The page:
Jan. 29 (UPI) -- Legislation is gaining traction in New Jersey to make it the fourth state in the nation to outlaw a shorter-term form of pet ownership known as pet leases, which advocates say are deceptive to owners and unfair to animals.
Assemblyman Kevin J. Rooney has called the leases predatory and deceitful, saying they aim to tug on the emotional heartstrings of pet owners to set up payments that often become difficult to keep paying down the road.
"They target families who fall in love with a dog or cat that they can't afford," Rooney said when he introduced a bill to ban such leases. "[Owners] sign up for what they think is a simple payment plan, an offer too good to be true. They sign a lease without understanding the fine print or knowing the total cost."
Pet leases are similar to other installment plans. In an effort to spare owners a big fiscal hit up front, the cost is split into smaller payments -- which come with added baggage like interest and other fees the owner may be unaware of.
The bill, which is still in committee, would make leasing dogs and cats a violation of New Jersey's consumer fraud law. Violators would face a steep fine, between $10,000 and $30,000 for, in addition to potential litigation and refund costs.
If the legislation passes, New Jersey will be the fourth state to institute a pet lease ban. California, Nevada and New York already outlaw the practice.
"Families can suffer a serious financial hit, and if they miss a payment, the family pet can be repossessed," Rooney said, who said some leases double or triple the original price of the pet. "You're not buying a dog -- you are renting it."
The concern, however, is two-fold. Advocates of a ban say pet leases sometimes also turn out to be a bad deal for the pet, when payments are missed and the animals are effectively seized.
John Goodwin, a senior director at the Humane Society of the United States, told UPI the issue is part of a larger problem -- "puppy mills," which are for-profit, high-volume dog breeding facility that sometimes supply pet stores. In an effort to get animals sold, he said, some sellers have turned to predatory practices where customers don't know the full picture of what they're getting into.
Goodwin said measures like the one in New Jersey helps educate an often unknowing public.
"Until a year ago, no one was aware of [leases] except for a handful of consumers who'd learned the hard way," he said. "I think there's a little more awareness about this, but I think the vast majority of people have no idea that these puppy-selling stores are deceiving customers.
"[They tell] them about this finance program, without telling them [about] paying double while never really owning the dog."
Goodwin said word is getting out, though. In addition to New Jersey, Texas and several other states are considering bills to ban divvying up pet costs. He said in a similar effort to ban puppy mill sales, these laws will eventually reach a tipping point and spread the word nationally.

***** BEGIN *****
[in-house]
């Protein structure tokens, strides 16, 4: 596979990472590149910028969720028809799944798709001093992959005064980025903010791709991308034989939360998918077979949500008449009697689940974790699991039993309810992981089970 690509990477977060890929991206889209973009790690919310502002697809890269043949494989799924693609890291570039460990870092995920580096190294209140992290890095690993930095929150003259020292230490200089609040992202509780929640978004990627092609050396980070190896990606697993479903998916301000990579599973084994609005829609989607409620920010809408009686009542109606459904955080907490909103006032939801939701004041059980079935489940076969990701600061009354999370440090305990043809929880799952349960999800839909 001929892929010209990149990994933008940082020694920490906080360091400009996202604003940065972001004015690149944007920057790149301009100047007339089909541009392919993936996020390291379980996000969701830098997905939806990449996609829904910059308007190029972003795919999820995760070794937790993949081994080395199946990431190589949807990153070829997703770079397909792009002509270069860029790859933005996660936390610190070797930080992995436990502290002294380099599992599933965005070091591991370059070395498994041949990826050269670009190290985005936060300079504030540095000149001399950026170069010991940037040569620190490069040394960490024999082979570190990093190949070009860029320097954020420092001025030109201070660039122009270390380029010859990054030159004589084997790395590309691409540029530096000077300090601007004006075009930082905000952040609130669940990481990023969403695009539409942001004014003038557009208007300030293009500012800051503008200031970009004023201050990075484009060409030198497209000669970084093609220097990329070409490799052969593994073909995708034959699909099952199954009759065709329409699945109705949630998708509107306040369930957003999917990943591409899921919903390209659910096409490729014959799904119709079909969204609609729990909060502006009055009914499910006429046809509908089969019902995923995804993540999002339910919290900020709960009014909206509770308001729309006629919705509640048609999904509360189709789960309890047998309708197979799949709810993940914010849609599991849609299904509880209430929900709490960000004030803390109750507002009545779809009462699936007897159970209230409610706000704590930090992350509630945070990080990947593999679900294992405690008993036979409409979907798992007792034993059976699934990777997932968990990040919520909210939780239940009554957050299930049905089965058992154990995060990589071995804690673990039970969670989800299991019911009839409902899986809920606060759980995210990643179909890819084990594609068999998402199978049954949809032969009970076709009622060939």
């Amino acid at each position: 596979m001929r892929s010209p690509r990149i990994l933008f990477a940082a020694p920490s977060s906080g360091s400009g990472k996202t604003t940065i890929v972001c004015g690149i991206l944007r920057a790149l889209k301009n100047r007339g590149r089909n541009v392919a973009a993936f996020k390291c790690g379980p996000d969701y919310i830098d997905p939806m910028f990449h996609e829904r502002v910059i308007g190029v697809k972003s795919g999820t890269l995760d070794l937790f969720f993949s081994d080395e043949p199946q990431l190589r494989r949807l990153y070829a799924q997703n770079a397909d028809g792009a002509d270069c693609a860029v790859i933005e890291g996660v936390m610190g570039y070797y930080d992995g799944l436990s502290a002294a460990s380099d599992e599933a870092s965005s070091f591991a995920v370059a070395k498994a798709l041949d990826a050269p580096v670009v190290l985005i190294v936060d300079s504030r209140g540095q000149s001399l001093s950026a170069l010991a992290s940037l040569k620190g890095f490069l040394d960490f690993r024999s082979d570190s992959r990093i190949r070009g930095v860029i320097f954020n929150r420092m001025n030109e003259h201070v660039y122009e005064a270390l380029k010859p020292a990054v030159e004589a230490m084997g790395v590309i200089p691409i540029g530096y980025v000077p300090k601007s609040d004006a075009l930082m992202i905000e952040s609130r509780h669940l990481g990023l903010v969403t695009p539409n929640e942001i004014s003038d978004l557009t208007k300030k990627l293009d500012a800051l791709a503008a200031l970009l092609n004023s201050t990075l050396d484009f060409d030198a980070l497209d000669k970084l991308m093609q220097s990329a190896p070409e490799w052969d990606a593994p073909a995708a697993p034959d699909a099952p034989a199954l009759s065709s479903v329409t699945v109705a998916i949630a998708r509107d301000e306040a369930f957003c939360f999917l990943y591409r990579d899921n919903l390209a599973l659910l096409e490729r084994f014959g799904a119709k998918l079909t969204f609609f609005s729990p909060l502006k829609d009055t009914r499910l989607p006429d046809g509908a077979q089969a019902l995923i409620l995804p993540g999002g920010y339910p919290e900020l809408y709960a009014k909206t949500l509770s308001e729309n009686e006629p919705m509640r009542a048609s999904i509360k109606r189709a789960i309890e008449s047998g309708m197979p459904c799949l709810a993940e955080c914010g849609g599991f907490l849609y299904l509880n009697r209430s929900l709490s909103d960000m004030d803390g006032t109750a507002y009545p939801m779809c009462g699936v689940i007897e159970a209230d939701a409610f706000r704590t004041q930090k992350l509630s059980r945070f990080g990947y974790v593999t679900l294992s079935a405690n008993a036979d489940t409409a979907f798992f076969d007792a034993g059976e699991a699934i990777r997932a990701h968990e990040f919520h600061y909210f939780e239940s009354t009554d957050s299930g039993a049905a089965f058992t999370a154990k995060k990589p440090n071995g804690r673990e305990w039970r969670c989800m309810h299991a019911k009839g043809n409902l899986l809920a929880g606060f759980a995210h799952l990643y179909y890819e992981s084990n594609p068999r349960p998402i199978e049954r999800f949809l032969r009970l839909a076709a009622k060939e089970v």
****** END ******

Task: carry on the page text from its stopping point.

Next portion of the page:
"Just the fact that this debate is going on is already putting more of a spotlight on the problem, and will save families from being duped by predatory pet stores," Goodwin said. "We have always argued that the treatment of animals and humans are linked together."
Last year, the American Society for the Prevention of Cruelty to Animals filed a lawsuit in New Jersey Superior Court by two New Jersey women who say they were effectively duped into leasing their dog, Cooper. The suit names New Jersey-based Breeders Club of America and My Pet Funding, based in Sterling, Virginia.
The suit says the seller classified the transaction for Cooper as a sale, but specified lease terms in underlying documentation.
"These predatory financing schemes only benefit the lending company and the pet store, while severely exploiting both the animals and their potential owners," Jaime Olin, ASPCA legal advocacy counsel, said in a statement to USA Today. "Few consumers seem to be aware of how these financing arrangements are set up, and oftentimes the word 'lease' is never mentioned during the process."
Robert Likins, vice president of government affairs of the Pet Industry Joint Advisory Council, the country's largest pet trade association, said in a statement to UPI it has not yet taken a position on pet leases. Calls to the Pet Industry Distributors Association were unanswered due to a leadership conference, according to a group message.
New Jersey's bill, though, might not be without problems. The American Kennel Club said this month while it supports protecting pet owners from predatory practices, it's concerned the proposed ban might inadvertently penalize purebred dog breeders.
"We are concerned, however, that [New Jersey Bill] A4552 would not only ban those leases, but also another, very different type of lease that is used by responsible breeders to preserve specific bloodlines and breeds of dogs," the club said in a letter to New Jersey State Assemblyman Paul D. Moriarty, chair of the legislature's consumer affairs committee, obtained by UPI.
Goodwin said he believes his proposal already takes steps to ensure such breeders will not be unfairly punished.